The Camouflage Couch

Dealing with psychological issues that affect veterans, their loved ones, and just about everyone else

Keys to Resilience

What makes a person resilient?

The military uses the term resilience to describe everything from physical and emotional conditioning programs to the vague but beneficial psychological state one should be in before, during and after deployment. Broadly defined, resilience is the capacity to recover quickly from difficulties and spring back to one’s original form.

More important than the definition are the things that make a person resilient. Indeed, common-sense principles with practical applications are more useful than theoretical concepts.

In his new book, “Roadmap to Resilience,” Donald Meichenbaum, psychologist and co-founder of cognitive-behavioral therapy, lists characteristics of resilient and nonresilient people. Some of the more critical ones:

Resilient people

■ Positive vs. negative. Resilient individuals tend to foster positive emotions more than negative ones. They view life optimistically and are hopeful about the future. They appreciate humor and can laugh at themselves. They choose gratefulness over cynicism.

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■ Task-oriented. Instead of passively waiting to see what happens, resilient people identify issues that can be changed and then change them. And when something can’t be changed, they learn to accept it.

■ Flexible thinking. Cognitive rigidity is the enemy of resiliency. The ability to think on your feet and generate alternative solutions, thoughts and ideas is key to maintaining psychological strength. Limited options lead to limited solutions.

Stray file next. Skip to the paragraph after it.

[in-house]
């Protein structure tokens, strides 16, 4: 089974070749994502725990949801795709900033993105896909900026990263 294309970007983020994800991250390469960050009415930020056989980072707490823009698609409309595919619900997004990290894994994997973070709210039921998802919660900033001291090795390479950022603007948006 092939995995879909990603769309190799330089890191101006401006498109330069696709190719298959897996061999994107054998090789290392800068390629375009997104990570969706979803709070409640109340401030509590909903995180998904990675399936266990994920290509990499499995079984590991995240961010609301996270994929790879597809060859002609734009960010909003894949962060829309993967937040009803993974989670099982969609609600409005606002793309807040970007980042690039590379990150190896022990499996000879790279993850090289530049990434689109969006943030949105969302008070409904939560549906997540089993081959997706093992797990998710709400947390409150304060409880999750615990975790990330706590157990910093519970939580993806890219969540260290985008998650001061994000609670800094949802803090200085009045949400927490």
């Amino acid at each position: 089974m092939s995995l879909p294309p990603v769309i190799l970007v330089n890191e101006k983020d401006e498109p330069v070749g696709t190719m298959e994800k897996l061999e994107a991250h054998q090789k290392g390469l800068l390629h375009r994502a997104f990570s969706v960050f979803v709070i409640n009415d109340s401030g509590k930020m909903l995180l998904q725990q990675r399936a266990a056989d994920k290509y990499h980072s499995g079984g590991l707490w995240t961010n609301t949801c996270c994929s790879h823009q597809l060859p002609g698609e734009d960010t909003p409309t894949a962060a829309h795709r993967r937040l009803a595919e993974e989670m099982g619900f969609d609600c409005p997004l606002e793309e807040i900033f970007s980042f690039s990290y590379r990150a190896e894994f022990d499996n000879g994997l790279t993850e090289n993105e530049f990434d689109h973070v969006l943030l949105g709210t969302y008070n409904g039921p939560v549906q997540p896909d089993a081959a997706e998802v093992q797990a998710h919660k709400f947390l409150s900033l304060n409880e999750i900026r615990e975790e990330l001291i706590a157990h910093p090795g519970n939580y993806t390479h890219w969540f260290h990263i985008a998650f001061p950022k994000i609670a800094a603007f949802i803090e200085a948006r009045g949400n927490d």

■ Fitness and health. An important aspect of resiliency is maintaining adequate physical health and avoiding risks. This includes regular exercise, proper nutrition, limiting or eliminating the use of alcohol, tobacco and caffeine, and avoiding careless and reckless behavior. 

Non-resilient people

■ Self-focused defeatism. Nonresilient individuals adopt a defeatist attitude, seeing themselves as victims and bystanders with little control over what happens to them. They entertain such thoughts as, “I’m broken,” “I’m weak” or “Life is just too hard.”

■ Emotional disengagement. It’s easy to emotionally withdraw. What’s harder is to purposefully confront the thoughts and feelings that make us uncomfortable. Denial, isolation and avoidance are hallmarks of a lack of resilience.

■ Avoid competing viewpoints. We tend to gravitate toward people who agree with us — and when we find those people, we latch on. While it can be helpful to align with people who share our views and support our positions, we risk having any of our maladaptive thoughts and behaviors reinforced. Finding people who aren’t afraid to challenge you every now and then can help your resiliency.

 

This column originally appeared in Dr. Moore's Military Times column "Kevlar for the Mind."

 

Bret A. Moore, Psy.D., ABPP is a board-certified clinical psychologist, prescribing psychologist, and author of 13 books.

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